Economic Change and the National Question in Twentieth-Century Europe

By Alice Teichova; Herbert Matis et al. | Go to book overview

CHAPTER THIRTEEN
Nationality and competition: Czechs and Germans in the
economy of the First Czechoslovak Republic (1918–1938)
Christoph Boyer

THE BASIC SITUATION

The nationality issue

The nationality issue was an element of cardinal importance in the political, economic and social life of the First Czechoslovak Republic. The background of this issue was the presence of a strong native German population ('Volksgruppe') in a state that defined its identity not as multinational but as the state of the Czechoslovaks. To some extent, the Germans were conceived of as a menace to this identity and as a threat to the newly gained national independence. These statements are very general; they only characterise mainstream or average attitudes.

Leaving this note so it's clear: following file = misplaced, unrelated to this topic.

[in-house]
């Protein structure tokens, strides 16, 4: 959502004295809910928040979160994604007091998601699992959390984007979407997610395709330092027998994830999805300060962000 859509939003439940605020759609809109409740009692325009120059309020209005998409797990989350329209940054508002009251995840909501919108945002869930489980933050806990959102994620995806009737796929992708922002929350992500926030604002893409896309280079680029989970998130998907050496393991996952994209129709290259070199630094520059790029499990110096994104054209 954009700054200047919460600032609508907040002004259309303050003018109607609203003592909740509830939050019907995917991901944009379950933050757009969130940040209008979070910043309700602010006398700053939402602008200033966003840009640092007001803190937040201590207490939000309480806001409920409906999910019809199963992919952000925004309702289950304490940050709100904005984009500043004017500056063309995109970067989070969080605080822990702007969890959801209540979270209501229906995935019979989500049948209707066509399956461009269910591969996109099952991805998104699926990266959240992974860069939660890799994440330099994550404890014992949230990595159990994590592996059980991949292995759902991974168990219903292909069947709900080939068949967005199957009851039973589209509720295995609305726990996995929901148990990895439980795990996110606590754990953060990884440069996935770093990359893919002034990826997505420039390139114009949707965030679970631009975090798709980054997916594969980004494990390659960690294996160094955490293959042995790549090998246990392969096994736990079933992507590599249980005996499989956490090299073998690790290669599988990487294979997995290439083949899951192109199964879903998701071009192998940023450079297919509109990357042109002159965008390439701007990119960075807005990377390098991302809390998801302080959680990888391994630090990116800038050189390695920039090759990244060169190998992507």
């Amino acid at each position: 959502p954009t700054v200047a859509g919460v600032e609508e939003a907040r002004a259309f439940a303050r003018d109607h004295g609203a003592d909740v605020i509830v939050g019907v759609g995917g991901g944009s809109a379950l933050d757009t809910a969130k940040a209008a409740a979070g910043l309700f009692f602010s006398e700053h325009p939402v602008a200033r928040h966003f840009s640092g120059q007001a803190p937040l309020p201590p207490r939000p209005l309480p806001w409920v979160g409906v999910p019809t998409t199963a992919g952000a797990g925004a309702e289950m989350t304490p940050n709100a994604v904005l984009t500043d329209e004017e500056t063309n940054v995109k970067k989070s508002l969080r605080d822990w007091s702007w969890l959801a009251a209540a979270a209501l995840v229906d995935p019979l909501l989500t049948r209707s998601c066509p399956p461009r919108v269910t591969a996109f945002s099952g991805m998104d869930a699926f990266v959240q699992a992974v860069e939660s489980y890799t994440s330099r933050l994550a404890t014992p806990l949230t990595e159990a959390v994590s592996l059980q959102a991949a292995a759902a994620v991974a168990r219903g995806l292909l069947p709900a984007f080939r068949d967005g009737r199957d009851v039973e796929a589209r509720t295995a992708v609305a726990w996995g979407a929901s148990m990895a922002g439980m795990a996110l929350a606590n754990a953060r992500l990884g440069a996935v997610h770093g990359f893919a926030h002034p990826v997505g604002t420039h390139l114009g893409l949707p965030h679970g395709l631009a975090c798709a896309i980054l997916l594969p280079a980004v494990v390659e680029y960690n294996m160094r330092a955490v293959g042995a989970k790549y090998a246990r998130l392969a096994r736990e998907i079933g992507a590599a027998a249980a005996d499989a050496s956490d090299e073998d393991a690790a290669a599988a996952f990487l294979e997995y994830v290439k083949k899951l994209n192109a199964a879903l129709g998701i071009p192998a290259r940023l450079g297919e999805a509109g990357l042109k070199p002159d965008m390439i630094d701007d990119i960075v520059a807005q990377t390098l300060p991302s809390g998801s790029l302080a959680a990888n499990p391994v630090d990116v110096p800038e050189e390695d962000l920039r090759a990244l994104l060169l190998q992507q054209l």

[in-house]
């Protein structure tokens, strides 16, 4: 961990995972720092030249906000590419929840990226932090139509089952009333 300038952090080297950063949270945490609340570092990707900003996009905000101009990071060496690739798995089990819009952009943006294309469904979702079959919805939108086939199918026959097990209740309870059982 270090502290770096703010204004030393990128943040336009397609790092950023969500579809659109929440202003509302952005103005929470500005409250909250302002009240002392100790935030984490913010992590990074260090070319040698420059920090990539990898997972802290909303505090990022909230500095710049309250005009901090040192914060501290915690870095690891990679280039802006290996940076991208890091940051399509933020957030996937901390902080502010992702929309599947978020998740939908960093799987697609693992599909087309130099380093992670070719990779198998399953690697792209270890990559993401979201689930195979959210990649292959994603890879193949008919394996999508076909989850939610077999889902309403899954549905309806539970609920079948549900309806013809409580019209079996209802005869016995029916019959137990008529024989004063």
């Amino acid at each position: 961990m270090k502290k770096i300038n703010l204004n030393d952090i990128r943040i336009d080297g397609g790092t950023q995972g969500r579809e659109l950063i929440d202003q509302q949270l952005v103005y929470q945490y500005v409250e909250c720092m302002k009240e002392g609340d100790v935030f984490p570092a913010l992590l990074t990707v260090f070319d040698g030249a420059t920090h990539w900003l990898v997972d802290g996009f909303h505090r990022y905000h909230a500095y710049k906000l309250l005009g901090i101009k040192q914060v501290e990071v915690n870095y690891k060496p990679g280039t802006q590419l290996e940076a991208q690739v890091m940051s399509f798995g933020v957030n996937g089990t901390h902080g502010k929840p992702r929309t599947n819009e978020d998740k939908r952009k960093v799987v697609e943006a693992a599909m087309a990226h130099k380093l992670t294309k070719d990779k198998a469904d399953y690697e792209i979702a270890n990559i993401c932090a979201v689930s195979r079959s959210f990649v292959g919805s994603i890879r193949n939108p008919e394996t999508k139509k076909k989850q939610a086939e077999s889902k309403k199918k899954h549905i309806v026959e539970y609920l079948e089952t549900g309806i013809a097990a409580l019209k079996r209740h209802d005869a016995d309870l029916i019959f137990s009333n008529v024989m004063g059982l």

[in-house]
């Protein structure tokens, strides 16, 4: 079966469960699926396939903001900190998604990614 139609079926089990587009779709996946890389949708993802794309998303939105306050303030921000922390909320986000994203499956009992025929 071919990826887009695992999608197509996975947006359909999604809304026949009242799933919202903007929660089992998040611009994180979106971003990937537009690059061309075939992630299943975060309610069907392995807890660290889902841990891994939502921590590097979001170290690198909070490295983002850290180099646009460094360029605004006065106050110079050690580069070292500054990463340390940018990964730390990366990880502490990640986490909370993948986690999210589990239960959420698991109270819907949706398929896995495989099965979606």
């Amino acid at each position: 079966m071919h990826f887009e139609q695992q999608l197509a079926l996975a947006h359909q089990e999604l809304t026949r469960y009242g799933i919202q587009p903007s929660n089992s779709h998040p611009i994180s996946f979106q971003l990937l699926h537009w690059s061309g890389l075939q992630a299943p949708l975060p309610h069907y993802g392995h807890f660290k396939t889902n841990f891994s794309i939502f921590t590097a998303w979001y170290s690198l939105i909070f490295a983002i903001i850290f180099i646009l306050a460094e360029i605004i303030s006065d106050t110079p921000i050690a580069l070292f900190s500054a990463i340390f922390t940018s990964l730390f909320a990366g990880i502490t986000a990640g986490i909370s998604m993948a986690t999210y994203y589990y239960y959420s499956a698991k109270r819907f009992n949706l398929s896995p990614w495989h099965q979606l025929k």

The Volkstumskampf ('ethnic struggle'), as it was called by contemporaries, characterised the First Republic from its foundation in the autumn of 1918 until its end following the Treaty of Munich. 1 However, talking about conflict alone would draw a strongly distorted picture. Reality was characterised by a complex mixture of antagonism and cooperation. The result was a modus vivendi — sometimes arduous but viable on the whole. The element of conflict was predominant in the first years after the First World War. It faded into the background in the second half of the 1920s when the 'activist' German parties — that is, those that professed to be loyal to the state — co-operated with the Czech parties and participated in government. Antagonism tended to arise again in the 1930s, when the peaceful coexistence of Czechs and Germans in the Republic was overshadowed by the rise of National Socialism in Germany. The Sudetendeutsche Partei (SdP — Sudeten German party), basically a puppet of the Nazi party, 2 was undoubtedly perceived as a threat to the unity and security of the state, and therefore the Germans within the country were suspected of being the 'fifth column' of the Reich.

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